Five major takeaways from OPEC’s January report
Here are our key takeaways from the closely watched monthly oil market report by the Organization of the Petroleum Exporting Countries (OPEC) for the month of January.
OPEC downgrades global oil demand
OPEC downgraded its world oil demand growth forecast for the sixth time in nine months, this time by 230,000 barrels to 0.99 million barrels a day, while also cutting its global economic growth forecast to 3 percent for the year.
Chinese oil demand was revised down by 0.2 million bpd in the first half of the year, when compared to OPEC’s previous month’s assessment.
The amended forecast is likely to reinforce the case for OPEC and allied non-OPEC producers, including Russia, to impose additional output cuts sooner rather than later.
Urgent need for meeting
Led by Saudi Arabia, OPEC had pushed for an emergency meeting with non-OPEC partners earlier this month in order to cut oil production to offset the impact of the coronavirus.
Saudi Arabia is OPEC’s biggest producer and has in the past often orchestrated OPEC production cuts or increases to keep oil prices at a preferred level.
OPEC was criticised for not preventing oil prices from spiking during a 2008 rally that saw Brent crude top $147 per barrel on supply fears.
The group was equally slow to react to the global financial crisis that unfolded and saw demand collapse and oil prices fall towards $30 per barrel.
Nigeria produces within production cut range
Due to the downward trend in oil prices, OPEC and its partners, including Russia, had agreed to cut output further by 500,000 bpd from January 2020 to March 2020. This is different from the previous cut of 1.2 million bpd already agreed. According to a monthly oil market report published by OPEC, Nigeria didn’t produce above the quota of 1.77 million bpd allotted.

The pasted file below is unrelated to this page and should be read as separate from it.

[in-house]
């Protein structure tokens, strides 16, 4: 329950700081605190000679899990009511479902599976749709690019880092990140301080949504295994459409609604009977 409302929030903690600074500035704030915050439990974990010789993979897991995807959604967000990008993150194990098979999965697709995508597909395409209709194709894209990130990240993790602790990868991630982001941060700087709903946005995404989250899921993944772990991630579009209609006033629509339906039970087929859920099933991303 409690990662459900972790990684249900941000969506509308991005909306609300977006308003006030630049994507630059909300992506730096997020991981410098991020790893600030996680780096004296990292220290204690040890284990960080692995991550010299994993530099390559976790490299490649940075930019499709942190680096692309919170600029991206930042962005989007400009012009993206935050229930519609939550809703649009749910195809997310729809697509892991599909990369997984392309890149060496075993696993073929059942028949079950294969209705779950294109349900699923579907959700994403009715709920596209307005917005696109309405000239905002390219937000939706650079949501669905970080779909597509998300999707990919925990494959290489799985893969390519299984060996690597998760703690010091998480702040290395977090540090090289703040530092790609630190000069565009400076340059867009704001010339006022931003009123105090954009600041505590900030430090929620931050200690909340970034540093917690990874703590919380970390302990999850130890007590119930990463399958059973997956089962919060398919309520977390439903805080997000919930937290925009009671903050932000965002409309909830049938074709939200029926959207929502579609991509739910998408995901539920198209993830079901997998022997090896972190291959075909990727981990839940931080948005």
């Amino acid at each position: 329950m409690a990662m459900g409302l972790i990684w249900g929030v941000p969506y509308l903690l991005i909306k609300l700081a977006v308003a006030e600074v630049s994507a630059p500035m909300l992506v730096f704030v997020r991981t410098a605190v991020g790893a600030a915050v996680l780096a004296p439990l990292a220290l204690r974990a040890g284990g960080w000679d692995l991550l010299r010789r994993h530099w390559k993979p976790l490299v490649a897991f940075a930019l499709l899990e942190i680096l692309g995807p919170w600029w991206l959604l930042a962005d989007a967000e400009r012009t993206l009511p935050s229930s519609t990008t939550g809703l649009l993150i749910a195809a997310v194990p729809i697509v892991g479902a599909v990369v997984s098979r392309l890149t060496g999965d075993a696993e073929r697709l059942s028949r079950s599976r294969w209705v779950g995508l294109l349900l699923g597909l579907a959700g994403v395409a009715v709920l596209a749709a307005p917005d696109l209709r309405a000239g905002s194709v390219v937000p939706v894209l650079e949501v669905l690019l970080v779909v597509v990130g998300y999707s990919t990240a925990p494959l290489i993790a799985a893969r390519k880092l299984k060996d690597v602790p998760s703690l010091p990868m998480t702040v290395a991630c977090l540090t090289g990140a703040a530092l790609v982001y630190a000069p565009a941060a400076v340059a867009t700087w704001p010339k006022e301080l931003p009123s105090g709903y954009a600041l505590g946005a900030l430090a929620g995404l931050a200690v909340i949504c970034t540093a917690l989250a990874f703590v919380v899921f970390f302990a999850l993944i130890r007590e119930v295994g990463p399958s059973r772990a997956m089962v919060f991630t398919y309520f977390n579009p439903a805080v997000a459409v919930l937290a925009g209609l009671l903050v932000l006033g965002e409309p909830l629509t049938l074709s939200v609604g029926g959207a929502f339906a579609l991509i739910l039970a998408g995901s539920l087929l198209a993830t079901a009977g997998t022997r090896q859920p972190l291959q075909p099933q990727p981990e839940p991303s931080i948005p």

The Middle East-dominated producer group said according to secondary sources Nigeria oil production increased from 1.75 million bpd in December 2019 to 1.77 million bpd in January 2019 while direct communications showed an addition of 38,000 bpd.
Analysts at Lagos state investment bank Cardinal Stone envisage a higher demand for Nigeria’s low sulphur Bonny light crude oil in 2020 due to the new Annex IV rule that prohibits ships from using fuels containing more than 0.5percent Sulphur from 01 January 2020, compared with erstwhile 3.5percent stipulation.
Saudi Arabia recorded the highest production increase
Production data based on secondary sources and cited in the OPEC report showed cartel Kingpin Saudi Arabia recorded the highest production increase of 57,000 barrels to 9.7 million in January 2020, those figures contrasted with OPEC’s official production data which showed an increase in Saudi production of 154,000 barrels a day.
A current OPEC+ agreement aims to cut output by 1.7 million bpd until the end of March, and Saudi Arabia has been voluntarily cutting an additional 400,000 bpd, meaning OPEC+ is effectively curbing production by 2.1 million bpd.
Libya nears total collapse
Secondary sources also revealed Libya lost 344,000 bpd from 1.1 million bpd in the previous months to 0.7 million bpd in January 2020.
According to Libya’s National Oil Company, Libya’s oil output will collapse “within days” to the lowest level since the 2011 civil war as a blockade of its export terminals have forced a rapid shutdown of production and electricity blackouts in parts of the country.